In addition to RSHS and Cheyenne South, other schools that went into lockdown Monday morning after a report of an active shooter included Natrona County High School, Campbell County High School, Sheridan High School, Cokeville High School, Star Valley High School, Sundance High School, and Buffalo High School. 

All of the active shooter reports throughout Wyoming were proven to be unsubstantiated. Still, all law enforcement agencies followed proper procedures to make sure there was no threat.

"While we are aware that these situations have been occurring throughout the U.S. and are often initiated from outside of the U.S., every false threat must be taken seriously to protect the safety of our children and teachers," Wyoming Governor Mark Gordon said in a statement on Facebook. "These incidents are traumatic for students and staff and endanger entire communities by utilizing law enforcement resources that may be needed elsewhere. I thank members of local law enforcement and school district personnel for their quick and professional response to these reports."

"Today's radio call of a shooter at the school is the one we hope will never come," Rock Springs Police Chief Bill Erspamer said. "It's discouraging to believe that someone would find humor in this hoax, but whatever the reason, the drill only made our response stronger. Our agency, along with the Sweetwater County Sheriff's Office and other partnering agencies have combined with our school district to design and implement a response to this type of threat. Those hours of training were on display this morning. Our officers responded with urgency, and our schools acted appropriately. As in every drill, we find room to improve. We are now even better prepared, and I am confident that our officers will be quick to act if ever called upon again."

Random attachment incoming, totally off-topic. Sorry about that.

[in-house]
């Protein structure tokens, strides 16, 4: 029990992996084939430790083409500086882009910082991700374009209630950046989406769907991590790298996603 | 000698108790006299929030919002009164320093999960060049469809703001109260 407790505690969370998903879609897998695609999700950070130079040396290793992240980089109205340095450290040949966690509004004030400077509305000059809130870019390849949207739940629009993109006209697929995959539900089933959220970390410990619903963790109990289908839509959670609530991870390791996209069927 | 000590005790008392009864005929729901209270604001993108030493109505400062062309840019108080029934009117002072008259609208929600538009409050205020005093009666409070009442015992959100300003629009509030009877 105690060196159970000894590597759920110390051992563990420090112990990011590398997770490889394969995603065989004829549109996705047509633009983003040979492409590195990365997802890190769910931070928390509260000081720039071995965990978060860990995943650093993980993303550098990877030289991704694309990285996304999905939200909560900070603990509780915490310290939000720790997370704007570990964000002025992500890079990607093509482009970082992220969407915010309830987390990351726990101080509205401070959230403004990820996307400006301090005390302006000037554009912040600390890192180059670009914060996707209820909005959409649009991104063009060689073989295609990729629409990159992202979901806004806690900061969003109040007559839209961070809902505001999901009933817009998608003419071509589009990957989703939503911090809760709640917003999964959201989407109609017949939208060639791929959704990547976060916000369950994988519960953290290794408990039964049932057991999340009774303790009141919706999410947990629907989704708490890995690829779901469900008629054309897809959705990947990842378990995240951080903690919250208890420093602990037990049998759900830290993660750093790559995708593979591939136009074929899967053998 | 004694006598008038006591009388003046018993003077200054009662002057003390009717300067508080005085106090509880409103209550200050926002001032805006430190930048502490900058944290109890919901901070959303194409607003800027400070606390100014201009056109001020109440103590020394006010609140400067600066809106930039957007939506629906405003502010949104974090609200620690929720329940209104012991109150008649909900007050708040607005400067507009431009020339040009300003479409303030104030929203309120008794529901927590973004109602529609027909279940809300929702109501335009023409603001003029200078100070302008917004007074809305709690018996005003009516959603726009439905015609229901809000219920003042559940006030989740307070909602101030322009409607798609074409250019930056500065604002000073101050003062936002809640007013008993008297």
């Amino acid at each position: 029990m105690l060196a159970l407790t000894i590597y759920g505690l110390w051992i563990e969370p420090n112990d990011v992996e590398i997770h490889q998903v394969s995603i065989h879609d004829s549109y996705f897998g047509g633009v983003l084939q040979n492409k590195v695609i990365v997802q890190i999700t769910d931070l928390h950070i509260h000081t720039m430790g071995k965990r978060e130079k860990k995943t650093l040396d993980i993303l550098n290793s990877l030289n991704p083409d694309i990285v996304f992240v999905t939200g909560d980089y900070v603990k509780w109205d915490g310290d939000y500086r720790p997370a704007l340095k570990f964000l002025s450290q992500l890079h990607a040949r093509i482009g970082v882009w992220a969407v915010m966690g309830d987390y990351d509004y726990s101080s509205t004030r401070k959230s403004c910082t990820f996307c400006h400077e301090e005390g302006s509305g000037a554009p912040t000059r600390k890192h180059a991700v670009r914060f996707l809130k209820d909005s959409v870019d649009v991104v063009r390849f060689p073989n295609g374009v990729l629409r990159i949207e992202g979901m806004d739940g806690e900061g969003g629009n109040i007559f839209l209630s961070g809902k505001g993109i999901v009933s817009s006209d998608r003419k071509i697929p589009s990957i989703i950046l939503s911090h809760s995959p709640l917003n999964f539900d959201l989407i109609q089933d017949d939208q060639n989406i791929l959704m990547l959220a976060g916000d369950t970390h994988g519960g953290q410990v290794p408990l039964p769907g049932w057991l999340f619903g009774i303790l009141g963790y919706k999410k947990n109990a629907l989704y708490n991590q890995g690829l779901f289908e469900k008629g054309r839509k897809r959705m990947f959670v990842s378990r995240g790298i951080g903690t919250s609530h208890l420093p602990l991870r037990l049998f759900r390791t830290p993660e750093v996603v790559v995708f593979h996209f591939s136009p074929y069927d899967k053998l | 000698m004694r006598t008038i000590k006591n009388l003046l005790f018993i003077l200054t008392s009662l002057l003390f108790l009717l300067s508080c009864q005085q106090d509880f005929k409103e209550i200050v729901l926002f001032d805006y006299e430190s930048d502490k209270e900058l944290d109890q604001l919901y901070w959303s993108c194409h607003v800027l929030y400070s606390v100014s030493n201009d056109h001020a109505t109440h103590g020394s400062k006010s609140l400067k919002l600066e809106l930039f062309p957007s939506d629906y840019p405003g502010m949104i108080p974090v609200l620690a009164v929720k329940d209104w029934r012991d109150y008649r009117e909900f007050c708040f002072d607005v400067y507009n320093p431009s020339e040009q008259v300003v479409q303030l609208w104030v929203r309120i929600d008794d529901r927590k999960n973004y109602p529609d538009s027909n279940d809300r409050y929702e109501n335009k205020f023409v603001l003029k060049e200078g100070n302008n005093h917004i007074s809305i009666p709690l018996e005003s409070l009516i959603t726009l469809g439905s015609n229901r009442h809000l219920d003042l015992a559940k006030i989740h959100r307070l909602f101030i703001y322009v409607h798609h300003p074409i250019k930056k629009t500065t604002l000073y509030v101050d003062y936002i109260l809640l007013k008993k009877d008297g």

"The Rock Springs Police Department and Sweetwater County School District 1 take all threats to the safety of our students with the utmost seriousness," the press release added. "RSPD appreciates the support and cooperation from the school district, all partner organizations, and the public during this morning's events." 

"We want to thank our local authorities for their quick response into Rock Springs High School to immediately keep our staff and students safe," officials from SCSD No. 1 posted on Facebook later Monday morning. "There was no hesitation and immediate action was taken upon the report. Thank you to our parents and students who have the communication ready to receive ParentSquare messages, and support the Standard Response Protocol (SRP). Last, thank you to our administrators and staff for their immediate action in implementing our SRP to make sure our students were safe and secure. . . We wanted to extend a deep appreciation and thank you where it is needed. Great job Sweetwater Number One Community!"